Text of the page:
Silence in WTO

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    The World Trade Organization’s expansion in terms of its activities is becoming increasingly demanding for Members. Members may not express their acceptance or rejection to every statement or action taking place in the WTO, and they may remain silent to intentionally signify their position. This article examines the legal significance of Members’ silence in the WTO, in particular in the consensus-based decision-making procedures, in committees and council meetings, in the determination of subsequent practice when interpreting WTO provisions, schedules and practices, and in the assessment of whether or not a WTO Member has relinquished its right to initiate WTO dispute settlement proceedings. A brief description of the state of play of silence in public international law serves as a reference point to guide the analysis of silence in WTO law, which highlights the fact-specific nature of silence in both fields. While this article reveals that silence plays a role in the consensus decision-making function of the WTO, whether silence can amount to acquiescence in the context of councils and committees meetings remains unclear. Similarly, the Appellate Body has left the door open to the possibility that Members’ silence may provide evidence of subsequent practice for purposes of treaty interpretation. Contrary to international law where it has been suggested that silence may lead to a waiver of a state’s right to invoke the responsibility of another State, a relinquishment of a WTO Member’s right to initiate WTO dispute settlement proceedings must be formulated in clear and unambiguous language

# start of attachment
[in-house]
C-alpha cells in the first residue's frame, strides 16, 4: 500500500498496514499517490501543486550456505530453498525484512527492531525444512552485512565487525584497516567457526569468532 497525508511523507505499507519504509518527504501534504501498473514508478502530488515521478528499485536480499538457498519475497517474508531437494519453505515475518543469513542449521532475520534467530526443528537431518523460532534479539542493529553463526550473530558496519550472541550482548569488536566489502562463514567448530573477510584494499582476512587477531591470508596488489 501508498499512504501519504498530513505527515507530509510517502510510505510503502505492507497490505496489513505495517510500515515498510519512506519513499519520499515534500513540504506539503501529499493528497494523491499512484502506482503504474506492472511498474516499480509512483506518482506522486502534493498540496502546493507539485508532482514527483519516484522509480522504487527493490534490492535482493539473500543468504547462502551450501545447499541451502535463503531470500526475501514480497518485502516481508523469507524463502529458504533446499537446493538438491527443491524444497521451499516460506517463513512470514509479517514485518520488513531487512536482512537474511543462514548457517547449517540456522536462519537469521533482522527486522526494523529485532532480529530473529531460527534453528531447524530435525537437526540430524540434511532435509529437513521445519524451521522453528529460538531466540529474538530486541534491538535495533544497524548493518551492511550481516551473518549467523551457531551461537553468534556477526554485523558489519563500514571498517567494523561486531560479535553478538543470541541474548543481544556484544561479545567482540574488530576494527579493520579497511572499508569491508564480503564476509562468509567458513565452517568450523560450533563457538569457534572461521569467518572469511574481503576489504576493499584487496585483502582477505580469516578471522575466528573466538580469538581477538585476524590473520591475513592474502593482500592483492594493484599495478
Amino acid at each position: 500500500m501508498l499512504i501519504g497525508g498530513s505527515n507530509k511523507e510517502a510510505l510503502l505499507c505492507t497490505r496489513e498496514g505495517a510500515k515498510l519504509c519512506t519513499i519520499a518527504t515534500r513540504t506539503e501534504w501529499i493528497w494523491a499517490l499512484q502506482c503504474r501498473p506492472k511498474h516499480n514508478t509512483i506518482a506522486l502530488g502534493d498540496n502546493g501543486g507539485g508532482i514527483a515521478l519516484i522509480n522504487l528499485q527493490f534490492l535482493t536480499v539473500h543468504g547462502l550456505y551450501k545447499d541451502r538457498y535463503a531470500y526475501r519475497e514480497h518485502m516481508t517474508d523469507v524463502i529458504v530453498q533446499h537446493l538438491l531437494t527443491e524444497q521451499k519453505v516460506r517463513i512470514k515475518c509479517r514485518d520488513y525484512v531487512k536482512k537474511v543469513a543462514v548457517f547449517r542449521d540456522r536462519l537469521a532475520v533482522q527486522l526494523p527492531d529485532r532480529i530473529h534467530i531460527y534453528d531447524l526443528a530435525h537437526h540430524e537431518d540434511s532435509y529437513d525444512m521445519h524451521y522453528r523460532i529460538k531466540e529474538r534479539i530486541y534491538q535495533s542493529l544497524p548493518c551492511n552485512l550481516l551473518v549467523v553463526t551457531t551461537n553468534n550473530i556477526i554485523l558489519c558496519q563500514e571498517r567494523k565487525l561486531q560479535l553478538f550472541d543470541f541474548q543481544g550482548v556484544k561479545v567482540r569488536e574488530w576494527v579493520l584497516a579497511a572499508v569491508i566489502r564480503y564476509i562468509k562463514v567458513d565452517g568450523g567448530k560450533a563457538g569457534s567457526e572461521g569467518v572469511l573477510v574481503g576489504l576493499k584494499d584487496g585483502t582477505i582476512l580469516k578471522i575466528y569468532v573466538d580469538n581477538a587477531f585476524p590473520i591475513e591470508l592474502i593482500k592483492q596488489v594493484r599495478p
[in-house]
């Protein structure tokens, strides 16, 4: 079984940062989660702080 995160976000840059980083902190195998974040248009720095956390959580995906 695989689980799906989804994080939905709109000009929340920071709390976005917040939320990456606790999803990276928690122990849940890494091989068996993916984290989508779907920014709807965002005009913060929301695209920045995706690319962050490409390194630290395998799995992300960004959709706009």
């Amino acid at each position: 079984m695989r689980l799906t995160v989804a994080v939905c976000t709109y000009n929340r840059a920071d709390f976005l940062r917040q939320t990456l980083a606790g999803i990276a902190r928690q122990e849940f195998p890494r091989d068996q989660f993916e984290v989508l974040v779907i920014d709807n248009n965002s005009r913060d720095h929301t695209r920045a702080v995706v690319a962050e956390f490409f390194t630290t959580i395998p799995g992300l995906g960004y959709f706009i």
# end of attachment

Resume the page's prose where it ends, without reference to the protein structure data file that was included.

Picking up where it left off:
COVID-19 and international trade: The role of the WTO in fighting the pandemic and building back better